I really did mean debt trap, not death trap, but it might as well be the same. The recent spate of interest rates cuts around the world by central bankers have led to some of the lowest borrowing rates ever. Heck, in some parts of Europe we actually have negative interest rates! Who would have thought that it would actually be possible to get paid to own a mortgage.
With money so cheap, it’s no wonder that families and individuals are running to their banks to get loans. This has led to a mountain of consumer debt that has grown over the years since the 2008 stock market crash. The average Canadian has now accumulated enough debt to push the income to debt ratio over 162%. This means it would take more than a year and a half of a person’s income to repay their debts. No doubt many of those debts are due to large mortgages, but despite the many warnings by our federal Finance Minister and the Bank of Canada not to take on more debt, we pile on more and more. It’s so easy to pig out on free money isn’t it?
Debt Is Not An Asset
A troubling theme among many individuals is that they view debt as being an asset. Money buys things. If borrowed money can be spent to buy goods and services that we want then we think of it assume it’s an asset. We have even tried to convince ourselves that there is such a thing called “good” debt. Student debt, and mortgages are all good debt because they are going towards things that are perceived to be an investment. What many people neglect is that we still need to pay off our debts. We can’t just keep accumulating more without worrying about the consequences down the road.
Having too much debt has a negative effect on a person’s cash flow. In general, interest payments on debt are due on a monthly basis. Excess debt creates undue stress on a person’s monthly finances because rather than consuming the money on everyday needs, that person is inundated with interest payments. Even individuals that make an above average salary can feel “poor” because they’ve borrowed so much that their monthly financial obligations far exceeds what they earn.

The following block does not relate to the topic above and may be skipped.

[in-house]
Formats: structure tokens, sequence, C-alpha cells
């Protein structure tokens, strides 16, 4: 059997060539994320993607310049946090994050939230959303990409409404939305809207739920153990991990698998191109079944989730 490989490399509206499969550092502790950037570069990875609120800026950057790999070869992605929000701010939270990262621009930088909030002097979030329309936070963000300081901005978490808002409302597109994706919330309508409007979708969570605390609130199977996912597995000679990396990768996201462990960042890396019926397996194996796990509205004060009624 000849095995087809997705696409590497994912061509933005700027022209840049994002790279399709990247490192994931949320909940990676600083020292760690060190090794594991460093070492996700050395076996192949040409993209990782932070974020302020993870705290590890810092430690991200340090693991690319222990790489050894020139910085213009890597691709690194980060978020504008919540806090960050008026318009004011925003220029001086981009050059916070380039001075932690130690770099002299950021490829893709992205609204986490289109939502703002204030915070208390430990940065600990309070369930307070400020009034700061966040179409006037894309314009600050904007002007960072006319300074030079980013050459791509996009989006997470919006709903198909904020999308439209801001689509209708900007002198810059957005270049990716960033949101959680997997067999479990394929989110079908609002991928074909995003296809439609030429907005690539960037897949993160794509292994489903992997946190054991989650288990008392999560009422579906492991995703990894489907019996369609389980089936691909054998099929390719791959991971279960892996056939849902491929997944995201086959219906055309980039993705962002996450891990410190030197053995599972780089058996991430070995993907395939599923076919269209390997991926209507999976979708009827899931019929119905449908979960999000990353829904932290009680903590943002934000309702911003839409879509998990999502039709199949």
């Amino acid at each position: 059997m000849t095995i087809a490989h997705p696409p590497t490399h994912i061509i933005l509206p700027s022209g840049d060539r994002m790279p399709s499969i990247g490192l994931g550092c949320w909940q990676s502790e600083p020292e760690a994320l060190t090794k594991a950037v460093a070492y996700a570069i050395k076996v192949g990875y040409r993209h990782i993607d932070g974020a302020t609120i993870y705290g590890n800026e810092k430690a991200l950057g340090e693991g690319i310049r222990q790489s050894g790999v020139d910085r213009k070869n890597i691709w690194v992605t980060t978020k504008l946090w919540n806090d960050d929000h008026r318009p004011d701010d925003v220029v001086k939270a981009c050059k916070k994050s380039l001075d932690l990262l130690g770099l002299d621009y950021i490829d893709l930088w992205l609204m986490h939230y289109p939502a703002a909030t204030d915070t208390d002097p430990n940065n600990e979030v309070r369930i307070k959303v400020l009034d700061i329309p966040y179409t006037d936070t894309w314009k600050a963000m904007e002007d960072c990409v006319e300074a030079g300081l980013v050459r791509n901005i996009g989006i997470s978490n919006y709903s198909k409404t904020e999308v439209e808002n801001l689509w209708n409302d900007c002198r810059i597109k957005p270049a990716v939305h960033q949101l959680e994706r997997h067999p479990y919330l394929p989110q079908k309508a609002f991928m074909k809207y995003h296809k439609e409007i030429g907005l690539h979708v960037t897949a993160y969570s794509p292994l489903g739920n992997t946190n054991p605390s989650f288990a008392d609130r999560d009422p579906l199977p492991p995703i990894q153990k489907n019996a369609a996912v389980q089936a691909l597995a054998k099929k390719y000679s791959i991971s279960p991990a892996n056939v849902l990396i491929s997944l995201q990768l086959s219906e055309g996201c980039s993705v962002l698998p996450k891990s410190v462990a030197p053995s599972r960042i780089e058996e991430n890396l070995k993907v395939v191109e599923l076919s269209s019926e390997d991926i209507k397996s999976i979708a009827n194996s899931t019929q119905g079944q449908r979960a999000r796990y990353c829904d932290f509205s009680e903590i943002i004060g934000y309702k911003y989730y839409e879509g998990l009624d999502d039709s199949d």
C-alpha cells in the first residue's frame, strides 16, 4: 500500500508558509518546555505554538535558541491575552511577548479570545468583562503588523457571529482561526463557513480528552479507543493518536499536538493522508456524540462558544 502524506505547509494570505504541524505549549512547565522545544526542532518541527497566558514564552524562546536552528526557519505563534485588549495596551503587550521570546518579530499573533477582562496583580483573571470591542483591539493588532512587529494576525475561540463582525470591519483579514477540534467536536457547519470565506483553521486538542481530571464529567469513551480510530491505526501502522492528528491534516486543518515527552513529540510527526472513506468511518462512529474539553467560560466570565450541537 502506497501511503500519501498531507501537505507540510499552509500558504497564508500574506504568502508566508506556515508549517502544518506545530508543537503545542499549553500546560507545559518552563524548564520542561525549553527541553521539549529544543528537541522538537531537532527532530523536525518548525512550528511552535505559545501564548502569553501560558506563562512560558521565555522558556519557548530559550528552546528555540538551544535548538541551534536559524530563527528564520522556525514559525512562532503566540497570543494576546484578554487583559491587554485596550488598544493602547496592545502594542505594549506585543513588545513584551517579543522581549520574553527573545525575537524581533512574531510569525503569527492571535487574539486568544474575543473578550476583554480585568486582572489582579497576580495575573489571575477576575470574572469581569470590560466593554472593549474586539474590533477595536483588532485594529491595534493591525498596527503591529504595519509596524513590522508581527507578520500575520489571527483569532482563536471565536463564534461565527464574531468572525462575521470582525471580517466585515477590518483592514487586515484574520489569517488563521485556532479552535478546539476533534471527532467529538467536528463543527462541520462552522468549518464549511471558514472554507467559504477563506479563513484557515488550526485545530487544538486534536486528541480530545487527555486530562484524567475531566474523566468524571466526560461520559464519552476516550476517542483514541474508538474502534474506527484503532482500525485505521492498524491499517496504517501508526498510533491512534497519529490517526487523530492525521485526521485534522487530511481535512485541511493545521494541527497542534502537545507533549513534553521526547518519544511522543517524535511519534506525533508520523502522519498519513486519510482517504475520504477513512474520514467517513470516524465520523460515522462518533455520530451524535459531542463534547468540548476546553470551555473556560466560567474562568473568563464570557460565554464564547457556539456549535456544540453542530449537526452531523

While interest rates are low it makes it very easy to pay off the interest, but what happens when interest rates are no longer low? This was one of the hardest lessons learned by American’s in 2008 when interest rates for mortgages were raised in subprime loans. This caught many people off guard and then they realized that they couldn’t make the payments on their homes. The current generation of individuals subscribe to living in the moment, yet sometimes for financial purposes that isn’t the most prudent decision.
Don’t Listen To Your Banker
The local bank manager and financial planner are some of the nicest people that one will ever meet. The unfortunate news is that when it comes to the financial well-being of their clients, they don’t always have their customer’s best interest in mind. A bank is focused on providing the best return for its shareholders. They are not there to help promote prudent financial planning. A bank is more than willing to provide bigger and longer term loans so long as the individual is able to pay the interest.
This is where the trap lies for many individuals when it comes to acquiring debt. It is so easy to be manipulated into buying a house, or financing a car when in fact the individual does not have the means to pay down the principal on the debt. The best debt to a bank is one that is never repaid. This may sound counter intuitive, but if the individual never repays the principal, then the bank will continue to reap the benefits of interest payments forever.
Getting Caught With Your Pants Down
One of the riskiest propositions with debt is using it for investment purposes. Since interest rates are so low, it might be a compelling reason to borrow at these low rates to invest in additional properties or the stock market. Despite our past mistakes, humans are driven by greed and will continue to commit the same mistakes as our predecessors.
One of the most popular forms of loans that individuals in Canada are tapping into is their home equity. Since home prices have gone up substantially over the last 5 years, Canadians are taking out loans through home equity lines of credit or backing personal loans against the value of the property.
Things can get extremely difficult if home values start to decline or if individuals are unable to pay their loans back. It’s quite possible that lenders can call back on their loans if home prices fall or if individuals fall back on their payments. This is almost akin to buying stocks on margin only using homes as collateral and we all know how bad that went down during the Great Depression.
Too Much Is Enough
Sometimes as individuals we just have to learn to say no. In some circumstances during life, it is bad to have too much of a good thing. Even if it means taking free money we need to learn to say no. We have to realize that all of these loans have strings attached to them that make it harder for us to accomplish our financial goals. That is to become financially independent.
If we ever want to feel like our financial lives are not being run by the government or the bank or some other external force that is out there to get you, then it’s better to leave the carrot that’s extended out in front of us.